As it turns out both Orbitz and United Airlines have filed a lawsuit against Skiplagged. Apparently their argument is that they have contracts with these 3rd party booking companies that prevent them from offering up these “hidden city” flights as a booking option. Users have been redirected from Skiplagged to Orbitz and then book their airfare. If Orbitz hadn’t jumped on the legal bandwagon they would’ve risked being sued as well. Even if the lawsuit proves successful I don’t see this business model going away, rather just being altered a bit. The algorithm and service they offer is unique and very valuable, so rather than taking a cut of the profits from the airline I can imagine that users themselves would pay a monthly or annual fee for this service instead. Then they wouldn’t be bound by the contracts with the airlines and 3rd party booking companies.

After the success I’ve already seen with my own eyes I am totally sold on this site. Granted, you may not always find a better deal than a direct flight to your destination, but the site will still tell you the best deal available. The only other caveat you need to watch out for is your baggage. I often pack a carry on to avoid unnecessary baggage fees by checking them in, so this service works well for me. However, if you absolutely must check your baggage then keep in mind that it will be routed to the final destination city rather than the one you actual stay at. Other than packing all of your belongings into a carry on I can’t imagine how to avoid this. Though my wife and I are able to pack two carry-ons when we travel together so it works out well for us.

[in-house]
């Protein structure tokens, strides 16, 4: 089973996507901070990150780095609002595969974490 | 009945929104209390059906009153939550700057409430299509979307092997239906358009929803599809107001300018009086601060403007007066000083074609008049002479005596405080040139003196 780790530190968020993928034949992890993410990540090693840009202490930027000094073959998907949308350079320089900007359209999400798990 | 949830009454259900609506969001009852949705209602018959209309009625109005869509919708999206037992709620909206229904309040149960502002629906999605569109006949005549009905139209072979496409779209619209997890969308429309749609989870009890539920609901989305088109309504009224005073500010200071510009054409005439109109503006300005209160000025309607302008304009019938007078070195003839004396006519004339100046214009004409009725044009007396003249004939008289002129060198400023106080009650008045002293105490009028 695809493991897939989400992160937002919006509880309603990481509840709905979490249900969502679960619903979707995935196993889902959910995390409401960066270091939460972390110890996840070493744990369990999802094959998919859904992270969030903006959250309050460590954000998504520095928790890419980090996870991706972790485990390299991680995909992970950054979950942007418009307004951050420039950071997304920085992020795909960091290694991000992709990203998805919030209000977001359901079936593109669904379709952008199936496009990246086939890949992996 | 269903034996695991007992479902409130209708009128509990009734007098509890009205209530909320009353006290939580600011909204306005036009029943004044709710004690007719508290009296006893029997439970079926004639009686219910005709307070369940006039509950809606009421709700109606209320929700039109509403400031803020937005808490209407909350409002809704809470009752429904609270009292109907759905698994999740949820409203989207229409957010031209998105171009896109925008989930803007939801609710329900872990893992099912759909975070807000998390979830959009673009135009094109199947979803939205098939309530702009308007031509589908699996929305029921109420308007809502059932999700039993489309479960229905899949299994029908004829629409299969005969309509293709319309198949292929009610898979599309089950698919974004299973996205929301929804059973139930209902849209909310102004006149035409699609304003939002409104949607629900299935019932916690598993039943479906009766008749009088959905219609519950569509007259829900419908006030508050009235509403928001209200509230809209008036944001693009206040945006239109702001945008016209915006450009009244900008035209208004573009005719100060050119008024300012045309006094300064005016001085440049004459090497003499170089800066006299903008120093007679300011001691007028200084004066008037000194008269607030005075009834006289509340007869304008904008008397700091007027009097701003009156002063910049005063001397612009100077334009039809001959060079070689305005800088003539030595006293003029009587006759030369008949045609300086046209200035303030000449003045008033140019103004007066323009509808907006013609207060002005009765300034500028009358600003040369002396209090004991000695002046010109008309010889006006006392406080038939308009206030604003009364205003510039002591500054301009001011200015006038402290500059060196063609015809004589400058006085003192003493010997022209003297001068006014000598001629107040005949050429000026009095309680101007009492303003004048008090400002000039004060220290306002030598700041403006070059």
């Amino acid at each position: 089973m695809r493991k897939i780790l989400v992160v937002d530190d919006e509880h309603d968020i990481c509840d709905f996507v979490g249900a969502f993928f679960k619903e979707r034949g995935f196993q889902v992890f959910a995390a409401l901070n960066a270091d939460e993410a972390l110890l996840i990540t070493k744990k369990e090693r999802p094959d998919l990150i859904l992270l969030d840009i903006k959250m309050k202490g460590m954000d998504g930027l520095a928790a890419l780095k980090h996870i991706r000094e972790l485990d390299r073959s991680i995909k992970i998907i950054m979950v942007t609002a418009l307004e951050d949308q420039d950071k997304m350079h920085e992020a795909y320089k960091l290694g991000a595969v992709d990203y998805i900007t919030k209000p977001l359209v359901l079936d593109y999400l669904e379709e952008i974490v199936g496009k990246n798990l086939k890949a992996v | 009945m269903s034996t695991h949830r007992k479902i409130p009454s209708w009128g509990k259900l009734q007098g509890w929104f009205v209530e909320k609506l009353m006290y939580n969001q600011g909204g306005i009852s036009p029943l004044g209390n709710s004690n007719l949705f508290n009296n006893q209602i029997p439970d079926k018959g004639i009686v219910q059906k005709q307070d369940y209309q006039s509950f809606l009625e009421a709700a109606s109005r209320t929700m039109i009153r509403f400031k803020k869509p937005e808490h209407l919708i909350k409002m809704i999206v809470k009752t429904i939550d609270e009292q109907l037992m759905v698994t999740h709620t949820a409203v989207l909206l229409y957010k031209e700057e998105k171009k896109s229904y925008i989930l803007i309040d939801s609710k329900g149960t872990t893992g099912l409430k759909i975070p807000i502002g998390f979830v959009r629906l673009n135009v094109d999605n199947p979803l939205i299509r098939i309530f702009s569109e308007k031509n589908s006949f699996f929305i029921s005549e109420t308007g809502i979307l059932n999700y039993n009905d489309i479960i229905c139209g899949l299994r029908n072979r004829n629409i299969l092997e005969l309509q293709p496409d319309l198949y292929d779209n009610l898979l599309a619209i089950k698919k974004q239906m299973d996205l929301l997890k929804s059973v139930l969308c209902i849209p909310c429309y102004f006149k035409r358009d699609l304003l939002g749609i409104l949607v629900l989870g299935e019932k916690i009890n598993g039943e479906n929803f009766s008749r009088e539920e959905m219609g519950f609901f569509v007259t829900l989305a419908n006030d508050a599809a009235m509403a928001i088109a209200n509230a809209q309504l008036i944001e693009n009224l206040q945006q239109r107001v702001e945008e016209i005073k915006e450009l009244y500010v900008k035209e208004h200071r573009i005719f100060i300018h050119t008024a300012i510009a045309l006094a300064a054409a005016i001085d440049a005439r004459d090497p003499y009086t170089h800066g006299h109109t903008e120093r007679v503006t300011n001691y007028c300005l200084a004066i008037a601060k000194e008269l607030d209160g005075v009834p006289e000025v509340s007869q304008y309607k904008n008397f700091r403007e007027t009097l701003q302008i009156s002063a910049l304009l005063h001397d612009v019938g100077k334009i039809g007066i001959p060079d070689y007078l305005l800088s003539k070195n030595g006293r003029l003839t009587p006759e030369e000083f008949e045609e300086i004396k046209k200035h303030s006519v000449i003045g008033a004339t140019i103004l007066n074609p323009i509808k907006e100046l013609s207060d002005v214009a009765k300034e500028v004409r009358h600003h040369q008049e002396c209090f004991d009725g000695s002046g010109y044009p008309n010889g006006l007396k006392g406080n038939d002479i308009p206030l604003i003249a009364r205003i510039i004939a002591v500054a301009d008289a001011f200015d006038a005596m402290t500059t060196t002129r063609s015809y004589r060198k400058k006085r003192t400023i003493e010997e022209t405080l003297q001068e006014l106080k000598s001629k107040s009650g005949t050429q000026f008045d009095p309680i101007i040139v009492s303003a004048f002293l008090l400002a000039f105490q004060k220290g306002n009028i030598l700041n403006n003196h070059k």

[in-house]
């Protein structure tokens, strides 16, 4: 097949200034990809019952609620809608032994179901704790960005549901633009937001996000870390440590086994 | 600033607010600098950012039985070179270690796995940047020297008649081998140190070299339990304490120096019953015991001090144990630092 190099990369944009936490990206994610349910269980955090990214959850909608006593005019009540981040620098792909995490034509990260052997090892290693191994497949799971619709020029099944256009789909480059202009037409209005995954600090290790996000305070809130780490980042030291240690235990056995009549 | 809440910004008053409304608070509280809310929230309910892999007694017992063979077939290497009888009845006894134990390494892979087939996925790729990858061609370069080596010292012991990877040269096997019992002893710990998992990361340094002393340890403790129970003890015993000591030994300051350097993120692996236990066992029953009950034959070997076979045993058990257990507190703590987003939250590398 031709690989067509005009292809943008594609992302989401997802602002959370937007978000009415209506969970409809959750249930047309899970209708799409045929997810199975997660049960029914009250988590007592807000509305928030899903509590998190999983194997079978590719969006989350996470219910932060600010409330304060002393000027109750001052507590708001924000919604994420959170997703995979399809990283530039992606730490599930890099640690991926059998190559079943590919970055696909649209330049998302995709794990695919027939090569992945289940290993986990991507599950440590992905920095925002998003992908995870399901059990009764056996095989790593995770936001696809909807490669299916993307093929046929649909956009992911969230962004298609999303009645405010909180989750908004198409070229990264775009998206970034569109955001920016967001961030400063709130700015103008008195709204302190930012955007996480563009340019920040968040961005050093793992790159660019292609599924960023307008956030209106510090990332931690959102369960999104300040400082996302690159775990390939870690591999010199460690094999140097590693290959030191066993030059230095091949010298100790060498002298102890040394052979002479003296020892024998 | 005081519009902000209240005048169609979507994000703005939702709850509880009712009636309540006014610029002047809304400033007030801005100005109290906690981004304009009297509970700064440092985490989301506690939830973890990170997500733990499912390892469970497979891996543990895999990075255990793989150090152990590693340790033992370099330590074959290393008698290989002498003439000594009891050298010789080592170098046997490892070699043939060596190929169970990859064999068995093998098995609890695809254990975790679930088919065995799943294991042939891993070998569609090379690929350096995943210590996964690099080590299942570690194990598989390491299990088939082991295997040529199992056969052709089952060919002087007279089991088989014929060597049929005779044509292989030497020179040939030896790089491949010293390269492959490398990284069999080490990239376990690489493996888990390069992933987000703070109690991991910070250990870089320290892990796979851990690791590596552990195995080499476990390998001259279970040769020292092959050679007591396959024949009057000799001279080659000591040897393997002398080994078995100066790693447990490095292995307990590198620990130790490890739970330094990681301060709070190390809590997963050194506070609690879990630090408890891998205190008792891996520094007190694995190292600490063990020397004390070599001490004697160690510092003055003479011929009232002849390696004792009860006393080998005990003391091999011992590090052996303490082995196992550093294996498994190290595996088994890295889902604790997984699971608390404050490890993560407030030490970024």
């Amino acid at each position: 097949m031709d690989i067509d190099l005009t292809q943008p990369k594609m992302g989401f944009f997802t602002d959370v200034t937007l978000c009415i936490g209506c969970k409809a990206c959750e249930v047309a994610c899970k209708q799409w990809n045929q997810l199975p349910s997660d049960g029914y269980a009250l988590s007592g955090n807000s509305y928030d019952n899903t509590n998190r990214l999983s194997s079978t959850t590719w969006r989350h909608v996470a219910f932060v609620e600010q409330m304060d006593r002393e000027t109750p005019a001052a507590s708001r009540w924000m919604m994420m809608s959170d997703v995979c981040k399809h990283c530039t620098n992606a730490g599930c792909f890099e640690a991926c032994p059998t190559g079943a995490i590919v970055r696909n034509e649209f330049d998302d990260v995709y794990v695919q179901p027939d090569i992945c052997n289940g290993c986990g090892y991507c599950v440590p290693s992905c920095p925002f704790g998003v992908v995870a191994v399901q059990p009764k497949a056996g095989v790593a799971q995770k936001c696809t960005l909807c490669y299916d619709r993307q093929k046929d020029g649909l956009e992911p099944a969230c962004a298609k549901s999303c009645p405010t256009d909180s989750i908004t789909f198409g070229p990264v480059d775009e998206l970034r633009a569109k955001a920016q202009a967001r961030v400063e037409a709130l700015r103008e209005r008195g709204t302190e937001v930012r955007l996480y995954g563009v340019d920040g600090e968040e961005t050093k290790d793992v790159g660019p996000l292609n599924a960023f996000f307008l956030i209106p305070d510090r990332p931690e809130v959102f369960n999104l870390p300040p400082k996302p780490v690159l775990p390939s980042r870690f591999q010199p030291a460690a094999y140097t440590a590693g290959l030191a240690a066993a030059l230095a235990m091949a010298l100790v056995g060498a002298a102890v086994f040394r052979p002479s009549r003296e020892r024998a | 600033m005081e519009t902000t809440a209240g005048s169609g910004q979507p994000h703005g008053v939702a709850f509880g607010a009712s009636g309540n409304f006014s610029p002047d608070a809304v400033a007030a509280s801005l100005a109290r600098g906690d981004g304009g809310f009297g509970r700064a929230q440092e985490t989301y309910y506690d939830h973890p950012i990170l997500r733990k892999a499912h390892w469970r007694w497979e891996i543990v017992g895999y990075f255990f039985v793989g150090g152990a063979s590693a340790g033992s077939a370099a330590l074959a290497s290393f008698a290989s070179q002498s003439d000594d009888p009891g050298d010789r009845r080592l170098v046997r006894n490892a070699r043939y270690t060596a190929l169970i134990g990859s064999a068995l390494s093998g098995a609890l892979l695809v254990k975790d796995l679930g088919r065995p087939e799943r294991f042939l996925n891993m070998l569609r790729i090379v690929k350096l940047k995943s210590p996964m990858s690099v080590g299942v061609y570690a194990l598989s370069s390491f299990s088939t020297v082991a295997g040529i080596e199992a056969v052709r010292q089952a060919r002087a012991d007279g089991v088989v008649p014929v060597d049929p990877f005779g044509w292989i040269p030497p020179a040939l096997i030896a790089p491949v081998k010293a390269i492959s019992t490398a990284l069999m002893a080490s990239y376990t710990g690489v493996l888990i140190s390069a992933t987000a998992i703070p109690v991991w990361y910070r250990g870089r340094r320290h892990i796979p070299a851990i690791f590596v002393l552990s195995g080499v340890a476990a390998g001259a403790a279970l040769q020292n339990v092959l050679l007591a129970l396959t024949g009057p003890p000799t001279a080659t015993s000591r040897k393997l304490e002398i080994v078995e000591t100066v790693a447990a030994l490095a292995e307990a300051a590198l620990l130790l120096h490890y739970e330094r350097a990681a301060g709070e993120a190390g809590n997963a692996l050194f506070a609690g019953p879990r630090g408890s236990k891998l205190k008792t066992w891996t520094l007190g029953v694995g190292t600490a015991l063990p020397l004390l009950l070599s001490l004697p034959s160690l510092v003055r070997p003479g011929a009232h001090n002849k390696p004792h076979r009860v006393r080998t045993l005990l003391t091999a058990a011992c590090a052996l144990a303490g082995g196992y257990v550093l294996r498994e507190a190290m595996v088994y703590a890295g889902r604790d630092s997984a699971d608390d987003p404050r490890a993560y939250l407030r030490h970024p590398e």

The next time you are even considering booking a flight give this site a shot. It’s free and might turn out to be more than worth it.


  1. This has actually existed for a long time, although this is the first time I’ve heard of a website to help. The airlines may cancel your return flight if you do this, so proceed with caution.

    Note one reason that air flights now cost so much is that you need to pay a $25 per leg of your flight for the TSA to give you an aggressive put-down. Given that studies have shown that people can get by security with real threats while the TSA is busy strip searching Grandma, it seems like we could get rid of all of this security and go back to the metal detectors, the short lines, and save at least $50 per flight. Call your Senator if this sounds good.

  2. I ran across this site because they are getting sued by Orbitz and United Airlines…which means it must work well. Their search engine allows you to look at the cost of one way fights each way, so you avoid the penalties that could come with round trip reservations.